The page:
Dr. Friday 29:08
Okay, let’s go with Lisa online one. How’s that? Hey, Lisa, what can I do for you?
Hi, Dr. Friday, I filed a simple return for my 17-year-old son where he’d been working and he had $39 coming back to him. Well, the IRS sent us a letter saying they’ve got to verify his identity before they will refund it and tried to call them and you can’t do it online because he doesn’t have a mortgage or credit card or anything they can verify and I held for over an hour and then they said I gotta have an in-person interview, but the office is closed in Nashville so what do I do?
Dr. Friday 29:56
Yeah, Lisa, and absolutely great question because we are running into- about a year ago, I actually had to do the same thing. They had to verify me before they could give me my refund or whatever. And so it ended up you know, and it was during the COVID time, so it was stressful. But now the number they seem to be putting on there, because I’m sure there are quite a few people listening that said that.
Dr. Friday 30:20
We’ve got tons of these letters, but the phone number they’re getting hung up on at least on Friday, I get phone calls from clients, basically saying, “Hey, I’ve called and they’re saying they’re too busy. And they’re just basically saying call back later.” And these people are calling at all times, you know. And they’re like, “Call at 7 am, call at 7 pm” And they’re like, “We’re trying everything and they’re not getting through.”
Dr. Friday 30:41
You’re the first that said anything about in-person interview, because To my knowledge, like you just said, I’m handling. I mean, we do audits all the time with the IRS. And these are still not in person. These are all still through faxing, and telephone. We have not yet done an in-person audit, since pretty much 2019. So I don’t know that the IRS is actually even reopened the office in Nashville, to be honest.
Dr. Friday 31:06
So I would say you’re going to have to call back and see I mean, again, pre 19, that would have been an easy set up an online appointment, you and your son could have gone in there and dealt with it. The only positive I can give you on this is that he’s making 8% interest on the hold up because they’re holding.
But is there a time limit for that?
Dr. Friday 31:32
Well, theoretically, no, because it’s filed on time, the government should get their act together, but they’re holding these things up. And I’m assuming, because there are so many kids that have not filed, this is probably his first year of filing. Don’t hold me to that, because I’ve had a couple of cases where these are people might or you know, they’ve been filing for years that they’re now getting identity.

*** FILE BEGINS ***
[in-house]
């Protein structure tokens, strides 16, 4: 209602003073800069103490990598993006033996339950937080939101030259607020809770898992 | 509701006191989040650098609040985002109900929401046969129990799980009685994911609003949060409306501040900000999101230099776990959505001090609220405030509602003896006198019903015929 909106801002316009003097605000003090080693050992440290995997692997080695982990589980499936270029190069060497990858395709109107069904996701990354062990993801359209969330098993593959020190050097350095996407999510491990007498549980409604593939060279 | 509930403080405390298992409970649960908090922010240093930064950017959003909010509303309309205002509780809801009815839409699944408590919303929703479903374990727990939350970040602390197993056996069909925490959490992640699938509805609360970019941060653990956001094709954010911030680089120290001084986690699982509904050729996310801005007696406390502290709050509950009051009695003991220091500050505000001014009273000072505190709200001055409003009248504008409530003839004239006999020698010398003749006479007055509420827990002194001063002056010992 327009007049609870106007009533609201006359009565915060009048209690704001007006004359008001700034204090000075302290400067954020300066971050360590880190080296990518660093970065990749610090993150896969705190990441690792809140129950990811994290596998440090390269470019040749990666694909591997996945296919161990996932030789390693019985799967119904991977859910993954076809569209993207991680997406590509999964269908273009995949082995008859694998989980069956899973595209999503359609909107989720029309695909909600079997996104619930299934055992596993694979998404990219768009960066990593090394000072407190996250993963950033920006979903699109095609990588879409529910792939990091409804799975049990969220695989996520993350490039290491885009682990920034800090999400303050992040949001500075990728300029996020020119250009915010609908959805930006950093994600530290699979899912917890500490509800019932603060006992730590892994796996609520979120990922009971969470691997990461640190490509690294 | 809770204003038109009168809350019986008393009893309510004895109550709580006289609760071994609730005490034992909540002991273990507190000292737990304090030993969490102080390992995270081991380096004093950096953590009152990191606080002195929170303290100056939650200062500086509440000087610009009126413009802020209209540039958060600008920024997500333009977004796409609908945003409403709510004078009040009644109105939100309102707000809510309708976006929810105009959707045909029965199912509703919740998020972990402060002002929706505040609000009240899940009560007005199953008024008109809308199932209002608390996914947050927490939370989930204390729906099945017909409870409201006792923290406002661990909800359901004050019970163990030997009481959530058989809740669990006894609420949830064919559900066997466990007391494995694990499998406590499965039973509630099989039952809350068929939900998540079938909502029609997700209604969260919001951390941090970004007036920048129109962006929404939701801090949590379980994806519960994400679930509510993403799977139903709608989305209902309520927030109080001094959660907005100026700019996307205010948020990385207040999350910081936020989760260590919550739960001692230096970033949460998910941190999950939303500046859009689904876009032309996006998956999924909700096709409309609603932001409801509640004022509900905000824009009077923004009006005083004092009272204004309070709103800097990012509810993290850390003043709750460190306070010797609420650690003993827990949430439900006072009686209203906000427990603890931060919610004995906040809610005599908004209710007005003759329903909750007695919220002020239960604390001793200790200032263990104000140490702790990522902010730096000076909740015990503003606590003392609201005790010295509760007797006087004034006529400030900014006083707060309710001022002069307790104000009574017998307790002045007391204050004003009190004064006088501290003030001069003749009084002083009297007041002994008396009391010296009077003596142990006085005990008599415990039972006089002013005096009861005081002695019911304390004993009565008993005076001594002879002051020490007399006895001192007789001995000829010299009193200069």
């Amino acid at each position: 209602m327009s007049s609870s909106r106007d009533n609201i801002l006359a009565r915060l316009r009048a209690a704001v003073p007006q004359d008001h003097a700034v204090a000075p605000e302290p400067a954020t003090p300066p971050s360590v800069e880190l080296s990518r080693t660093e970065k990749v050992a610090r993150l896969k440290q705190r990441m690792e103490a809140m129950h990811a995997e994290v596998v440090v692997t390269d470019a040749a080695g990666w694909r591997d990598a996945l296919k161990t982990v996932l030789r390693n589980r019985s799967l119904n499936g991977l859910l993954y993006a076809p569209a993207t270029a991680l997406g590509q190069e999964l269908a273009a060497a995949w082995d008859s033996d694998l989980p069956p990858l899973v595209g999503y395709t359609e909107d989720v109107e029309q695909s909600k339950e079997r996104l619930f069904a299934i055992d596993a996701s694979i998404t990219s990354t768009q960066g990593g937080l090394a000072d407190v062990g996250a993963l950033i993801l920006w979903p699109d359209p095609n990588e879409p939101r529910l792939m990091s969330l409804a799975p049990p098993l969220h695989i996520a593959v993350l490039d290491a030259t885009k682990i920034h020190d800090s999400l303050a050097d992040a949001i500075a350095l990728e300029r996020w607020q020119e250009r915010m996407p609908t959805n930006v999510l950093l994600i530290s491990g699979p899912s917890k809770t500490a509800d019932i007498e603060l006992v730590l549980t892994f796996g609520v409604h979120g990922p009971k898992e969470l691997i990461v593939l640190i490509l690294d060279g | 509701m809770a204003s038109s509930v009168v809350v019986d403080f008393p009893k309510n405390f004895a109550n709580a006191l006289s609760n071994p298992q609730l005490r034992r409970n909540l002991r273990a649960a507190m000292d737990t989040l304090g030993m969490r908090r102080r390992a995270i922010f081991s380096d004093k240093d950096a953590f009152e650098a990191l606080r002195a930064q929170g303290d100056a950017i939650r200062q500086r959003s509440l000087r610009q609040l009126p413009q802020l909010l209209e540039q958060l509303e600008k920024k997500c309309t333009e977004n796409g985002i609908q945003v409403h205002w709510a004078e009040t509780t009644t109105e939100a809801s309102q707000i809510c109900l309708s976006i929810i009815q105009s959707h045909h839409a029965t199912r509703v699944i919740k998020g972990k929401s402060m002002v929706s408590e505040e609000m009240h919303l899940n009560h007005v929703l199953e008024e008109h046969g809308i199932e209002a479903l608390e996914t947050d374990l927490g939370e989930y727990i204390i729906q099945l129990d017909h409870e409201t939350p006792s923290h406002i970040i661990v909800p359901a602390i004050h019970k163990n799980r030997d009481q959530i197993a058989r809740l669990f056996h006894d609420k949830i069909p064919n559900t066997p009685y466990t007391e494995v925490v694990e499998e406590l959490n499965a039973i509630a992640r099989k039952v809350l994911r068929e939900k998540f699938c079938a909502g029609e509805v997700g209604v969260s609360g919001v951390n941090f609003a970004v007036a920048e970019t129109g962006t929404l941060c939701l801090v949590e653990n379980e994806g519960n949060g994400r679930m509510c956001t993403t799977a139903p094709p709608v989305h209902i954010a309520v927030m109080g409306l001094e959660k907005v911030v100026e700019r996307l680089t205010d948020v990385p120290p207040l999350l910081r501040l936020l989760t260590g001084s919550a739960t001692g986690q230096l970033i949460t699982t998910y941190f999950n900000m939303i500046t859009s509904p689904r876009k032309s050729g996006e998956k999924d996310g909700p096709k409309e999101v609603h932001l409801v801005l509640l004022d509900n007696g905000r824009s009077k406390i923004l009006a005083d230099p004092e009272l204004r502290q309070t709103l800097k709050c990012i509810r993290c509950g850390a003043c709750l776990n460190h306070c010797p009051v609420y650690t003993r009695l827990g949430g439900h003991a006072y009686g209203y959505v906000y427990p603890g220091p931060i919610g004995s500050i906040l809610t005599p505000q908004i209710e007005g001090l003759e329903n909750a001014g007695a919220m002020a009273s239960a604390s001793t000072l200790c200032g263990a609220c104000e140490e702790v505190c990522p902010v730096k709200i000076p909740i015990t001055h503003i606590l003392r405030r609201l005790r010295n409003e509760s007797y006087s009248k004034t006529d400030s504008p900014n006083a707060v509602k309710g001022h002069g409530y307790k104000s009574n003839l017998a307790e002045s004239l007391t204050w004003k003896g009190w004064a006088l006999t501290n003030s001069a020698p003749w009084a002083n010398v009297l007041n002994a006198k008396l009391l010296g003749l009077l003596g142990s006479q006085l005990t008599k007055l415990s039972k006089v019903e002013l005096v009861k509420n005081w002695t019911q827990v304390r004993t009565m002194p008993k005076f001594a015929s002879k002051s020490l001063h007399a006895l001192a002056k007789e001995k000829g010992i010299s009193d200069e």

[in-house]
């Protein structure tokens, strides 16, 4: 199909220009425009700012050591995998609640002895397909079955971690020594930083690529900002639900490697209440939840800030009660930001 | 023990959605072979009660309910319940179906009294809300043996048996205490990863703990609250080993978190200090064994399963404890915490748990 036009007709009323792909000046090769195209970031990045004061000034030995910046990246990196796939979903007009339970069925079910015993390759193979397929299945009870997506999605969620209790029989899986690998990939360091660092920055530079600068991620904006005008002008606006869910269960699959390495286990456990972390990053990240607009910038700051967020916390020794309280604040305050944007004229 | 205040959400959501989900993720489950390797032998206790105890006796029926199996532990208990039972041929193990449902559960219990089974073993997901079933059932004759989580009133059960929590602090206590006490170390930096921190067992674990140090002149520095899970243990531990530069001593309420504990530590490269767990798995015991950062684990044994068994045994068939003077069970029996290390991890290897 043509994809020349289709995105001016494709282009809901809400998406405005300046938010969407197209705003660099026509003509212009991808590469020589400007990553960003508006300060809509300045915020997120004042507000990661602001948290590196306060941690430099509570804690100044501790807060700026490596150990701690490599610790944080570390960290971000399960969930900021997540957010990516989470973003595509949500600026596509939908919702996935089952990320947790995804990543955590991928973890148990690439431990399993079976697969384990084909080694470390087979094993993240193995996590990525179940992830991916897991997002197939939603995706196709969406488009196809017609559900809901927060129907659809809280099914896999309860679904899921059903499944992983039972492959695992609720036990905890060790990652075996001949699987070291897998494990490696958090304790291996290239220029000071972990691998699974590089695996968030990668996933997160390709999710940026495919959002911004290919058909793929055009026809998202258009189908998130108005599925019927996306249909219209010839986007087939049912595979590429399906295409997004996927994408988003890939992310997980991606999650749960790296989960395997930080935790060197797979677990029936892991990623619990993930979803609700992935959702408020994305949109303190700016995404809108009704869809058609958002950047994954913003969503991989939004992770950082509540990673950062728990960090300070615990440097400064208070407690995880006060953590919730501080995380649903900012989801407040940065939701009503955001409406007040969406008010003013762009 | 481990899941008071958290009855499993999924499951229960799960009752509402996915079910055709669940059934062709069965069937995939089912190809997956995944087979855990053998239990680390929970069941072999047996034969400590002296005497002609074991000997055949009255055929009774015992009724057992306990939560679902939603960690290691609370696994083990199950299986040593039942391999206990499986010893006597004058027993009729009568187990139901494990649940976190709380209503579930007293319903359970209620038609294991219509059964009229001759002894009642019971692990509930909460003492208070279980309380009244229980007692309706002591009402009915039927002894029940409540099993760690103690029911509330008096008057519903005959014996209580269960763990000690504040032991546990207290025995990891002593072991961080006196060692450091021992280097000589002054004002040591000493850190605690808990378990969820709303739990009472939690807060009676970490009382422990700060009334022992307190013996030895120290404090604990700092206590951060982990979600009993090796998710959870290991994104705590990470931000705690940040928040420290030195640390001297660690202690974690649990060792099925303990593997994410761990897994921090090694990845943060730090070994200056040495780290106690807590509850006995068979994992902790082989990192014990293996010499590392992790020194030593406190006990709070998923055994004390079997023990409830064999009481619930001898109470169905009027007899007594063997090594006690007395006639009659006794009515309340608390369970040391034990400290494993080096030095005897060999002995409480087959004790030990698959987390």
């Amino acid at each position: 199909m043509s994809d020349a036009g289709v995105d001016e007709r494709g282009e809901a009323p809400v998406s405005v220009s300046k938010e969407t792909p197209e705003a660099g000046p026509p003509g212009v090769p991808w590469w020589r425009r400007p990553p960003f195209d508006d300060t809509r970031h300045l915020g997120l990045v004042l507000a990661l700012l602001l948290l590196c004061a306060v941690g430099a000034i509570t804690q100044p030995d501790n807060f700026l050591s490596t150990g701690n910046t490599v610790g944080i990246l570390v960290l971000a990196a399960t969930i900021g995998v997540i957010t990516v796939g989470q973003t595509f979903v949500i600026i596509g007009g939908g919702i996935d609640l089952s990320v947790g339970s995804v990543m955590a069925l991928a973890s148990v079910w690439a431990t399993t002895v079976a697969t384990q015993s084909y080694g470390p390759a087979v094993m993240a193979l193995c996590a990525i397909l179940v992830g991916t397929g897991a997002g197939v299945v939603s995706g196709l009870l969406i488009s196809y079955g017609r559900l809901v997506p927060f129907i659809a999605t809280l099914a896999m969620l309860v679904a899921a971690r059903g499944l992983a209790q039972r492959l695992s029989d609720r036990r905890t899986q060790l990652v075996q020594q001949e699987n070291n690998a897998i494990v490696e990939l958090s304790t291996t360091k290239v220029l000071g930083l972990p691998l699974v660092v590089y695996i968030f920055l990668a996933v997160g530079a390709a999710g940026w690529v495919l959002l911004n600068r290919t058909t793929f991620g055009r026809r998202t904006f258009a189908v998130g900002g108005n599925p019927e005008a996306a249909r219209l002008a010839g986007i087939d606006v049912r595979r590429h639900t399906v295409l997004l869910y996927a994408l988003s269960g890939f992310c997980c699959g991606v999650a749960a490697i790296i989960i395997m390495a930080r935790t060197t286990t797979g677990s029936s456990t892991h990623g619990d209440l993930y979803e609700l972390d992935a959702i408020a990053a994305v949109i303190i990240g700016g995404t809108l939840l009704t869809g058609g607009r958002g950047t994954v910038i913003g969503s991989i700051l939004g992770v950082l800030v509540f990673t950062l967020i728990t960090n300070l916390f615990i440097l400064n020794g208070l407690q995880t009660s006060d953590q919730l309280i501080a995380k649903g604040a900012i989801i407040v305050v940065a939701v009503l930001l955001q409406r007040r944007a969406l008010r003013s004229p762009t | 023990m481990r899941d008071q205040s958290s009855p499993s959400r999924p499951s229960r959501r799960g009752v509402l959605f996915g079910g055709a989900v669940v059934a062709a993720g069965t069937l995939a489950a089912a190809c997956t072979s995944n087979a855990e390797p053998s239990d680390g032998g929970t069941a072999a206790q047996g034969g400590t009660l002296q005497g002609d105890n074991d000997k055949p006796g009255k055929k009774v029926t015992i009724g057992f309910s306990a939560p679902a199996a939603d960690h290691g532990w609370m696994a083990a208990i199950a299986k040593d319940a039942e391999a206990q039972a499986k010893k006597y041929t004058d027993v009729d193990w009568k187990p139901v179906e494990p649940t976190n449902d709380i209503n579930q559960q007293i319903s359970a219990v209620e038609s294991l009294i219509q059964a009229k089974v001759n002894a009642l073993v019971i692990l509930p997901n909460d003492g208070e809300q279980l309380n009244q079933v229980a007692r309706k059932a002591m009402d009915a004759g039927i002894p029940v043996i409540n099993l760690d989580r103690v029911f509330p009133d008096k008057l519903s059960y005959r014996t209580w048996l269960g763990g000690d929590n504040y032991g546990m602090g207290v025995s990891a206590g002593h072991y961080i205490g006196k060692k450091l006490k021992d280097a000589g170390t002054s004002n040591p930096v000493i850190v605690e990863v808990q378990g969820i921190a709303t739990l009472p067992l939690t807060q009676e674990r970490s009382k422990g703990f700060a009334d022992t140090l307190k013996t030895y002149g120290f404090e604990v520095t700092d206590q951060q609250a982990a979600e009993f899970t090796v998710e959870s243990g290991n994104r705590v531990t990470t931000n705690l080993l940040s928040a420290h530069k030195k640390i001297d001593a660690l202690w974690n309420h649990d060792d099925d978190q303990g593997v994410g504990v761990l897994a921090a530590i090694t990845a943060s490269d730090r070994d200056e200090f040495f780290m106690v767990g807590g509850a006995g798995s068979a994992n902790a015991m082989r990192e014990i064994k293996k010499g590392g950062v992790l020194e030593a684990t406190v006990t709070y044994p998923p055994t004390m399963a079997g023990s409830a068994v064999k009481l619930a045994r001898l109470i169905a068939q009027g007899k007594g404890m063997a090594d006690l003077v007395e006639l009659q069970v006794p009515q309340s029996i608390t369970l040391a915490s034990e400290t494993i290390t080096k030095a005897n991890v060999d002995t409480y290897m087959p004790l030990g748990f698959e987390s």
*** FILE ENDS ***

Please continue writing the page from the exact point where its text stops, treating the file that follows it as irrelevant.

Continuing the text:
Dr. Friday 31:53
I think they’re trying to find a better way to protect us. I mean, that’s my positive on that conversation. But I all I can tell you is I would try calling back again. And you know, say “Hey, Nashville’s not open. There’s no way of doing an in-person, how can I do this?”
Dr. Friday 32:10
I mean, you’re wasting more than $39 worth of your time to accomplish this for your kid. But it’s going to hold him forever. I mean, I’ve got a guy that’s got three years held up because of this, because he can’t verify himself. So they haven’t given him any.
Dr. Friday 32:24
So you know, I don’t have if anyone’s listening that has a better suggestion for Lisa and or myself to be able to give other people. Please share that with us. Because at this moment, the phone number seems to be the only thing. And like you say a lot of people do not have a cell phone or credit card or student loan in their name. And they’re not able to do the online verification. So that’s pretty typical, but not a lot of help.
Dr. Friday 32:50
But if you do find a way out, please share it with us because there’s a lot of listeners that are in the same boat.
Okay, well, I’ll just keep trying.
Dr. Friday 32:58
Thank you. I appreciate the phone call you. All right. Let’s hot Connie on line three.
Yes, I just had a question about when to file as a married couple separately? I retired and my husband is younger than I am. He’s still making good income. I’m on Social Security and I have a small pension. And I just started thinking whether we should still file jointly or what the situation would be if I filed separately if that would be more advantageous. We don’t have any minor children at home. And we don’t have a dependents.
Dr. Friday 33:46
What about itemizing, Connie? Don you guys still meet the itemization of the, well, at this point is like 24,000 and some change.
Yes, we itemize because he’s self-employed. So we itemize.
Dr. Friday 34:01
Well, that’s the schedule C he itemizes, but do you guys actually have a mortgage and property tax and all that, that you guys need to the itemization for a Schedule A?
Dr. Friday 34:13
If you do, then I will say that you’re probably going to be better to file married. If you look at your tax return and do not see a Schedule A on it, then I’m going to say that you’re most likely going to be better filed married filing separately.
Dr. Friday 34:27
The reason is, you’re going to get taxed at 85% of your Social Security benefit because he makes good money, and it’s going to kick you into a taxable situation there where if you’re filing by yourself, you’re not likely to kick into that self-employed. You may, depending on how much your pension is, you may not have all of your Social Security tax. So it might save you